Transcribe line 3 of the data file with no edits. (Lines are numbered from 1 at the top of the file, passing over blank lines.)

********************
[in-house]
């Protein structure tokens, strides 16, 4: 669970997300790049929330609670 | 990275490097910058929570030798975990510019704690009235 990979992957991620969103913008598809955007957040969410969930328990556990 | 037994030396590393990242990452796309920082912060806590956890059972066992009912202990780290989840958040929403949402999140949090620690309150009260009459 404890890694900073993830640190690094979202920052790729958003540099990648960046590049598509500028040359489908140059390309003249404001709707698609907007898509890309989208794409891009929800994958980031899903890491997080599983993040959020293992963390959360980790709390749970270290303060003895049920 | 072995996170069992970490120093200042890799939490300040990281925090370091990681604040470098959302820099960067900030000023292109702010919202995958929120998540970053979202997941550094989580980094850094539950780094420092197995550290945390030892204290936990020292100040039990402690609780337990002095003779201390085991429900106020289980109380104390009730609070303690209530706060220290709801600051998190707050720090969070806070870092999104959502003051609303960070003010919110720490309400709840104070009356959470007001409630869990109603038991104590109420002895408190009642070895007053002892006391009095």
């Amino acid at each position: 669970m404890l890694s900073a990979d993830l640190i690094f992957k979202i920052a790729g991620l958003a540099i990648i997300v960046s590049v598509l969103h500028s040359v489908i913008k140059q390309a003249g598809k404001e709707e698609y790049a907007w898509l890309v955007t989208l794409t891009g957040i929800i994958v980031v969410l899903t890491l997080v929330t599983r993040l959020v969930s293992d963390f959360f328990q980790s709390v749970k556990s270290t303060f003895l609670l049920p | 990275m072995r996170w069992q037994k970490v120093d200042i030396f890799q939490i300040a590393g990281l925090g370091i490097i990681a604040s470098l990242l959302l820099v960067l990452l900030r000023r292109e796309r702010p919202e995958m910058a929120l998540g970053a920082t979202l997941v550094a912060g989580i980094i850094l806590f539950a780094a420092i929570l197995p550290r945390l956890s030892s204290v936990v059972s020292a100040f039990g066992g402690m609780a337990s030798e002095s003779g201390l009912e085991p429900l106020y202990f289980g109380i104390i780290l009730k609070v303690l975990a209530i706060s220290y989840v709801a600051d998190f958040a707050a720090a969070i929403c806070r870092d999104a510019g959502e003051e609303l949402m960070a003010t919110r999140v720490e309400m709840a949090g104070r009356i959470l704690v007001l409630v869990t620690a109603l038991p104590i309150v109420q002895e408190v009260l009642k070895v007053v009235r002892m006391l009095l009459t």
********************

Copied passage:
């Amino acid at each position: 669970m404890l890694s900073a990979d993830l640190i690094f992957k979202i920052a790729g991620l958003a540099i990648i997300v960046s590049v598509l969103h500028s040359v489908i913008k140059q390309a003249g598809k404001e709707e698609y790049a907007w898509l890309v955007t989208l794409t891009g957040i929800i994958v980031v969410l899903t890491l997080v929330t599983r993040l959020v969930s293992d963390f959360f328990q980790s709390v749970k556990s270290t303060f003895l609670l049920p | 990275m072995r996170w069992q037994k970490v120093d200042i030396f890799q939490i300040a590393g990281l925090g370091i490097i990681a604040s470098l990242l959302l820099v960067l990452l900030r000023r292109e796309r702010p919202e995958m910058a929120l998540g970053a920082t979202l997941v550094a912060g989580i980094i850094l806590f539950a780094a420092i929570l197995p550290r945390l956890s030892s204290v936990v059972s020292a100040f039990g066992g402690m609780a337990s030798e002095s003779g201390l009912e085991p429900l106020y202990f289980g109380i104390i780290l009730k609070v303690l975990a209530i706060s220290y989840v709801a600051d998190f958040a707050a720090a969070i929403c806070r870092d999104a510019g959502e003051e609303l949402m960070a003010t919110r999140v720490e309400m709840a949090g104070r009356i959470l704690v007001l409630v869990t620690a109603l038991p104590i309150v109420q002895e408190v009260l009642k070895v007053v009235r002892m006391l009095l009459t």